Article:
The most important thing to have is a thick layer of a sand substrate. Peacock eels are burrowers that like to hide most of their body in riverbeds. Gravels, rocks, and pebbles can harm the fish’s body.
Create a sandy bottom that’s at least four inches deep.
Then, add several hiding spots throughout the tank. Use many decorative objects that your fish can slither into. Some good options include faux rock caves, driftwood, and PVC pipes.
Whatever you use, make sure that there are no sharp edges that could harm the fish.
It’s also a good idea to add plants. However, you may encounter some issues with uprooting.
If that happens, replant the vegetation in a spot where your peacock eel doesn’t go. Alternatively, you can utilize floating plants or silk plants anchored to the glass.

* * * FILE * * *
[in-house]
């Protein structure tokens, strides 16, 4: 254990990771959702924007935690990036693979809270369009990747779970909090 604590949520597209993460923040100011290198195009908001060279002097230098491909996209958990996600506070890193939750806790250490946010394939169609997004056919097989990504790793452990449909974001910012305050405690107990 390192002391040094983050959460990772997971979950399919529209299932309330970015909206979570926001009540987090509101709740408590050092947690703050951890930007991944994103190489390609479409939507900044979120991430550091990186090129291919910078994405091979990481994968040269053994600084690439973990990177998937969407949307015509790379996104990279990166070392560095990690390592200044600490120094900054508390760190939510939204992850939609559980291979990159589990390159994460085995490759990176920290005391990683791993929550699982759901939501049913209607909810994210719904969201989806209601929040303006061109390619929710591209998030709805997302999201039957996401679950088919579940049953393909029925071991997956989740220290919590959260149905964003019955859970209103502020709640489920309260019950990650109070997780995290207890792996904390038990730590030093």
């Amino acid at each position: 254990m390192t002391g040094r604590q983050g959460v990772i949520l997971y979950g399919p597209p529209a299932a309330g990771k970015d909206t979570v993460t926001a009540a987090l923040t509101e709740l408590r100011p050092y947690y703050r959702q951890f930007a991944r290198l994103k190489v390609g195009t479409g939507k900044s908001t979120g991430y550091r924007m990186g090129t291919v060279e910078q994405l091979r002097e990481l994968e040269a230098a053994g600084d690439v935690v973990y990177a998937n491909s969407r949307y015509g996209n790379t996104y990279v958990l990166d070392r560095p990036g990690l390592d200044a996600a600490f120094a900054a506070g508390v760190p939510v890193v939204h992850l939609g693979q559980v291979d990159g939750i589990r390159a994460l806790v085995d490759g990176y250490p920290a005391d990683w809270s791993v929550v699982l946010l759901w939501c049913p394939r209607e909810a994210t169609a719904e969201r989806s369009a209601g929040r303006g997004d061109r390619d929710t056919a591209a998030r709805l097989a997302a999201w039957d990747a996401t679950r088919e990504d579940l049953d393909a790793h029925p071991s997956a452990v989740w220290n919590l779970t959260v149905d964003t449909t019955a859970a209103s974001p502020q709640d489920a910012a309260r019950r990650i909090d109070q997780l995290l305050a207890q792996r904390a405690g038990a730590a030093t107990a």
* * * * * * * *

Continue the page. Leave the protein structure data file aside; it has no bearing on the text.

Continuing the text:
To keep the environment calm, adjust filter outputs to reduce flow as much as possible. These fish do not like significant movement in the water.
Author Note: Top everything off with a secure lid. Peacock eels are notorious escape artists! Their thin bodies make it easy for them to get through tight spots. Not only that, but they’re powerful jumpers.
Common Possible Diseases
Peacock eels are no more or less susceptible to diseases than any other tropical freshwater fish. They can encounter all of the usual health problems.
White spot disease (also known as Ich) is a common condition to be wary of. It’s a parasitic ciliate that can quickly spread throughout a community tank. The disease causes white spots to form all of the body.